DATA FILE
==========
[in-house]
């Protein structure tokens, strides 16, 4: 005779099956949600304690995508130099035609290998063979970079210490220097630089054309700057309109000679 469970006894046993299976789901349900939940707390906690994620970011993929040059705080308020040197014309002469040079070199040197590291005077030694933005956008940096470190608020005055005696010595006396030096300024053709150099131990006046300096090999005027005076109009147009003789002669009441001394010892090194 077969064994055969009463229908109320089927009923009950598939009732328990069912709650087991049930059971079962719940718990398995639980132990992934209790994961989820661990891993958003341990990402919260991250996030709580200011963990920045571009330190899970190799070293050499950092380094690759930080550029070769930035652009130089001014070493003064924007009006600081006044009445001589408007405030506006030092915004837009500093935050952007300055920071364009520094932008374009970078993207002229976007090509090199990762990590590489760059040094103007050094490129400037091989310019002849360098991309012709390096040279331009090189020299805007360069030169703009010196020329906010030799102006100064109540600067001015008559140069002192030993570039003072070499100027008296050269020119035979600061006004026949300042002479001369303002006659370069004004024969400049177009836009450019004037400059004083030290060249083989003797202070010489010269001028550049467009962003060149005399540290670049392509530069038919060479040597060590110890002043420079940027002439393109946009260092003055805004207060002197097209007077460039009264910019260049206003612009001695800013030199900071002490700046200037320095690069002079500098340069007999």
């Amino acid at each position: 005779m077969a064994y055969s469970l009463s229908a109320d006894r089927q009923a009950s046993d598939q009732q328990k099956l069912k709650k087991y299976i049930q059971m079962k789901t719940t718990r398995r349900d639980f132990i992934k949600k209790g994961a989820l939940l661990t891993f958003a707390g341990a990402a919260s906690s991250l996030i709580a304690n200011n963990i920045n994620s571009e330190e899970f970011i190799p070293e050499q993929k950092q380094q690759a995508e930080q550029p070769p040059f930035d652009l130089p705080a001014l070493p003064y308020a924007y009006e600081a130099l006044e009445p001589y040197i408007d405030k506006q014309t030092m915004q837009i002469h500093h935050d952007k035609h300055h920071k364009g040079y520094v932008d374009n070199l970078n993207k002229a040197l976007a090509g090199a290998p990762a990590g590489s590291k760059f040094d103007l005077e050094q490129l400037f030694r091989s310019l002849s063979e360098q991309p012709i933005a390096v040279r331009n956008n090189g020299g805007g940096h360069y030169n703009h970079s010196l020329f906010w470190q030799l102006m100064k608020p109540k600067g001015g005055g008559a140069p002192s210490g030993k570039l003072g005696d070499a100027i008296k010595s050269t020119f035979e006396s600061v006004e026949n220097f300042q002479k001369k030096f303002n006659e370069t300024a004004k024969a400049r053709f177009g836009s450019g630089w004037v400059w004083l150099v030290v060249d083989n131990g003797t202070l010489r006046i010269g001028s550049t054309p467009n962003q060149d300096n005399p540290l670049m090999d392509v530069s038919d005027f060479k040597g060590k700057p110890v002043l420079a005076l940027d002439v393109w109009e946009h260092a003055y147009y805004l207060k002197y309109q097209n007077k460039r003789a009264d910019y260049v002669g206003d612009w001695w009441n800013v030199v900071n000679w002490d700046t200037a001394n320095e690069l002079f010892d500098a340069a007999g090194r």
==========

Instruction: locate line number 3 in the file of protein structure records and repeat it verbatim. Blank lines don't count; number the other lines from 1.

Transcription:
């Amino acid at each position: 005779m077969a064994y055969s469970l009463s229908a109320d006894r089927q009923a009950s046993d598939q009732q328990k099956l069912k709650k087991y299976i049930q059971m079962k789901t719940t718990r398995r349900d639980f132990i992934k949600k209790g994961a989820l939940l661990t891993f958003a707390g341990a990402a919260s906690s991250l996030i709580a304690n200011n963990i920045n994620s571009e330190e899970f970011i190799p070293e050499q993929k950092q380094q690759a995508e930080q550029p070769p040059f930035d652009l130089p705080a001014l070493p003064y308020a924007y009006e600081a130099l006044e009445p001589y040197i408007d405030k506006q014309t030092m915004q837009i002469h500093h935050d952007k035609h300055h920071k364009g040079y520094v932008d374009n070199l970078n993207k002229a040197l976007a090509g090199a290998p990762a990590g590489s590291k760059f040094d103007l005077e050094q490129l400037f030694r091989s310019l002849s063979e360098q991309p012709i933005a390096v040279r331009n956008n090189g020299g805007g940096h360069y030169n703009h970079s010196l020329f906010w470190q030799l102006m100064k608020p109540k600067g001015g005055g008559a140069p002192s210490g030993k570039l003072g005696d070499a100027i008296k010595s050269t020119f035979e006396s600061v006004e026949n220097f300042q002479k001369k030096f303002n006659e370069t300024a004004k024969a400049r053709f177009g836009s450019g630089w004037v400059w004083l150099v030290v060249d083989n131990g003797t202070l010489r006046i010269g001028s550049t054309p467009n962003q060149d300096n005399p540290l670049m090999d392509v530069s038919d005027f060479k040597g060590k700057p110890v002043l420079a005076l940027d002439v393109w109009e946009h260092a003055y147009y805004l207060k002197y309109q097209n007077k460039r003789a009264d910019y260049v002669g206003d612009w001695w009441n800013v030199v900071n000679w002490d700046t200037a001394n320095e690069l002079f010892d500098a340069a007999g090194r």